FareCompare CEO compares the pros and cons of carrying on or checking your luggage for airline travel
iStock/Thinkstock(NEW YORK) — FareCompare CEO Rick Seaney writes about the pros and cons of carrying on or checking your luggage for a trip. See what he thinks below:
Let’s talk about bags.
Whether you’ve got a 29-inch Samsonite spinner or an Eddie Bauer backpack or maybe even a Louis Vuitton carry-all, they all do the job. But some do it better than others and brand names have nothing to do with it. It’s all about the size and bigger isn’t always better.
Let’s examine the pros and cons of big and little luggage.
Carry-ons: Pros and cons
You can keep lots of things you need (or might need) close at hand, including large headphones, medications, reading glasses, various electronics and charger cords.
You cannot bring small “saucy” type food gifts like jams or jellies or salsas because the TSA deems such foodstuffs “liquids,” which are not allowed in containers larger than 3.4 ounces.
You become a smart packer because space is limited, so you learn to take only what you really need and really want.
The airline won’t be handling your bag, which means the airline won’t be losing it.
Most airlines do not charge a fee for carry-ons, while they do charge for big bags (usually $50 round-trip).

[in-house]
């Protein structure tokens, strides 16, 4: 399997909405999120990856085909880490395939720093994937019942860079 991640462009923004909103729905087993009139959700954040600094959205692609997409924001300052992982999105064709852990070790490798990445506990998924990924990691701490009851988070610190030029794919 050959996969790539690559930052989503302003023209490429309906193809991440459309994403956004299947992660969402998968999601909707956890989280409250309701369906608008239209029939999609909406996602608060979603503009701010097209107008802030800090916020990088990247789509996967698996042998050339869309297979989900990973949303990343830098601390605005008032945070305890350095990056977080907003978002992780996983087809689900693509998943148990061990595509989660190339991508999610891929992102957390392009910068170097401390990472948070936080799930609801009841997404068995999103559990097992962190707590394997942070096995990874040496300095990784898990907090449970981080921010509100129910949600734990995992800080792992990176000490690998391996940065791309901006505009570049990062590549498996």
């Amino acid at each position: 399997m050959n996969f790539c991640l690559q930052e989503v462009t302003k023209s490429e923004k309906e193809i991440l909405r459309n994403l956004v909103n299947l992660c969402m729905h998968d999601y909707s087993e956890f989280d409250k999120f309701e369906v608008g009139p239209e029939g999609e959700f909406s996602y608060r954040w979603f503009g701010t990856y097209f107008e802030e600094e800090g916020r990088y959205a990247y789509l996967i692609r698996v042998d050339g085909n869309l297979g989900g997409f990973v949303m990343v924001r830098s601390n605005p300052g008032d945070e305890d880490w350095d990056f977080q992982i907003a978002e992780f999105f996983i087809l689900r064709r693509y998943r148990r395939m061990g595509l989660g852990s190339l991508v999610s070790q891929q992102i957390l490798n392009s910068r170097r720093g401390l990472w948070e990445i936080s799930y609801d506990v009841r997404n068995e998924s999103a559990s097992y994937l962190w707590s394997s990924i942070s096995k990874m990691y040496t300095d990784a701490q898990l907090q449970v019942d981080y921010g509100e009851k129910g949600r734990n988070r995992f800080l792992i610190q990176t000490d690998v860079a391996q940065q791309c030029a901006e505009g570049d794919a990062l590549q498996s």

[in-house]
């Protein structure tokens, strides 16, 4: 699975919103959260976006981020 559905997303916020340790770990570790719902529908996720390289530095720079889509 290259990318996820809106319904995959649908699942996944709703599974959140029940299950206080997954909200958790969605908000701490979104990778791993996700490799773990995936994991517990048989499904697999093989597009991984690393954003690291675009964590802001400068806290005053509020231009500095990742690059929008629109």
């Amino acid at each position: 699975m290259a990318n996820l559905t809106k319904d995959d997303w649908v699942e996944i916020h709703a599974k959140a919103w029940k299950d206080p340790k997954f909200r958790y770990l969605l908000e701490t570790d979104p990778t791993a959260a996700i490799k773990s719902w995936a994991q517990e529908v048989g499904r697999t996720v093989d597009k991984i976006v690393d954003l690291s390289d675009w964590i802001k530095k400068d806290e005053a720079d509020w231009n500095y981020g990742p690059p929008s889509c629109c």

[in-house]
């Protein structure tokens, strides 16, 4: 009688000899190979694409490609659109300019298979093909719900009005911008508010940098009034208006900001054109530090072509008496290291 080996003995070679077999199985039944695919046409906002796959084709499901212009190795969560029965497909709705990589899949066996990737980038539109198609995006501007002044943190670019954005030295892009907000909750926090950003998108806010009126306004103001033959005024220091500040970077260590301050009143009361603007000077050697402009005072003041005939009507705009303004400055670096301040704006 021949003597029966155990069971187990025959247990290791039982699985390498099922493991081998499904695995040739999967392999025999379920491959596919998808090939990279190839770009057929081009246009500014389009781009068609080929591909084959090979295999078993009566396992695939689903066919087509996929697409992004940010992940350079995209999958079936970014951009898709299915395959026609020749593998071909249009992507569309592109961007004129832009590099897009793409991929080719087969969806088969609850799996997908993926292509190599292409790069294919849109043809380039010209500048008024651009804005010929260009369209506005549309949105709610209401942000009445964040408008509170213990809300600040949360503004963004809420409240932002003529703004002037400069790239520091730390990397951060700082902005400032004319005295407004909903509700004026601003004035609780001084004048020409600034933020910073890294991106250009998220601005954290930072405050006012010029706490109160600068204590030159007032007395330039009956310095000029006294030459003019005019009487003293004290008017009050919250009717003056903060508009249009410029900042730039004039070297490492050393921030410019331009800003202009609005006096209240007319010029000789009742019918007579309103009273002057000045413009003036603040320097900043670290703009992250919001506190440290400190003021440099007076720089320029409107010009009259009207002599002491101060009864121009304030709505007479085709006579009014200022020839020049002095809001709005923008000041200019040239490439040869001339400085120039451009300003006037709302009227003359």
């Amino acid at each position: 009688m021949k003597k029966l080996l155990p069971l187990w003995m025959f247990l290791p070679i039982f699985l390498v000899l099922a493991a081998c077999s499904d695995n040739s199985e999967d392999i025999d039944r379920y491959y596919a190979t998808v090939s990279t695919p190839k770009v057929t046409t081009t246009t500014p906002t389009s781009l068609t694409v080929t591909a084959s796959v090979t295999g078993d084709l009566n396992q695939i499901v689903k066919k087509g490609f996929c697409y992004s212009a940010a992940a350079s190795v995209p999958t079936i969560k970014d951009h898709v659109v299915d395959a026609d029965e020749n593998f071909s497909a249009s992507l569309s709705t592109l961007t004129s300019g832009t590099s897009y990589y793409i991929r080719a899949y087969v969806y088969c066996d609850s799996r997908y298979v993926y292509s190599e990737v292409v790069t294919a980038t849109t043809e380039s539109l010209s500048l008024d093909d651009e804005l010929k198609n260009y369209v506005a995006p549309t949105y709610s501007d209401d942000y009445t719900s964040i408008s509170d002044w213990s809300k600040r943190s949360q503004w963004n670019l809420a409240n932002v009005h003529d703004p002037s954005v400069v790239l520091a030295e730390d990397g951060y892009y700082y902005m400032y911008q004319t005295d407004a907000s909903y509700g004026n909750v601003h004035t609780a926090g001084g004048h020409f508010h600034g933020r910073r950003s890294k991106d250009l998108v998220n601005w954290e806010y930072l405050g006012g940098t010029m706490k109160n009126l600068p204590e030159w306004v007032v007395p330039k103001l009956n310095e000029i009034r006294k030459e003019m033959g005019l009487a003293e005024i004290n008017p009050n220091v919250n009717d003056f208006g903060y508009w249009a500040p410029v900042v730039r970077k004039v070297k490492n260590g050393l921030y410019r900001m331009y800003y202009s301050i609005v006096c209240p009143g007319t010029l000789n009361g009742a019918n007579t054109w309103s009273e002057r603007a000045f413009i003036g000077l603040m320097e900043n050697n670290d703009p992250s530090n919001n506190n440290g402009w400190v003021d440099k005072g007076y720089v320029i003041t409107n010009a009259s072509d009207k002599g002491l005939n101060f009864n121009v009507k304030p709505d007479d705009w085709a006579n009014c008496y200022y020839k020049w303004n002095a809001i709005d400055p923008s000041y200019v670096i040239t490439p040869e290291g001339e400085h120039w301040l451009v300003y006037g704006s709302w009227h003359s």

If the carry-on has no wheels (not all do), your arm or shoulder could start aching.
If you’re traveling solo, you’ll learn that navigating a restroom with a carry-on can be a little tricky.
If you’re near the end of the boarding line, all the bin space may be filled by the time you get to your seat and the only place left to stow your bag is the space for your feet.
With a carry-on, once you get off the plane, you go out of the airport and on your way. Vacation begins immediately.
Big bags: Pros and cons
Go ahead, pack everything, even things you only think you might wear; what the heck, that orange and green checked sports coat will be handy if the right occasion arises.
Want to pack a bottle of wine or a jar of that homemade salsa? No problem in a checked bag, but wrap it very carefully (consider using multiple, zip-type bags).
Yes, most big bags will cost you a fee (Southwest, the exception, offers two big bags for free). However, some of the airlines that charge for carry-ons actually charge less for big bags. On a recent cross-country Spirit flight, for example, a carry-on cost $70 round-trip while a big bag was $60.
No need to worry about bin space with a big bag; it flies below while you relax up top, with plenty of room for your feet.
Could the airline lose your big bag? It’s possible and it happens, but it is actually pretty rare.
OK, with a big bag, you do have to wait at the baggage carousel. But maybe you’ll be lucky and your bag will be the first one out. Maybe.
And the winner is…
There is no absolute, definitive answer but I’ll give my opinion: The carry-on wins hands-down.
I take a small hand-held bag on my travels throughout the U.S. and I take the same bag on 10-day jaunts to Europe. The fee is the least of it, as far as I’m concerned (though I never say no to saving money); instead, I like carry-ons because they don’t get lost and they get me out of the airport quickly. I like my adventure to begin immediately.
Any opinions expressed in this column are solely those of the author.
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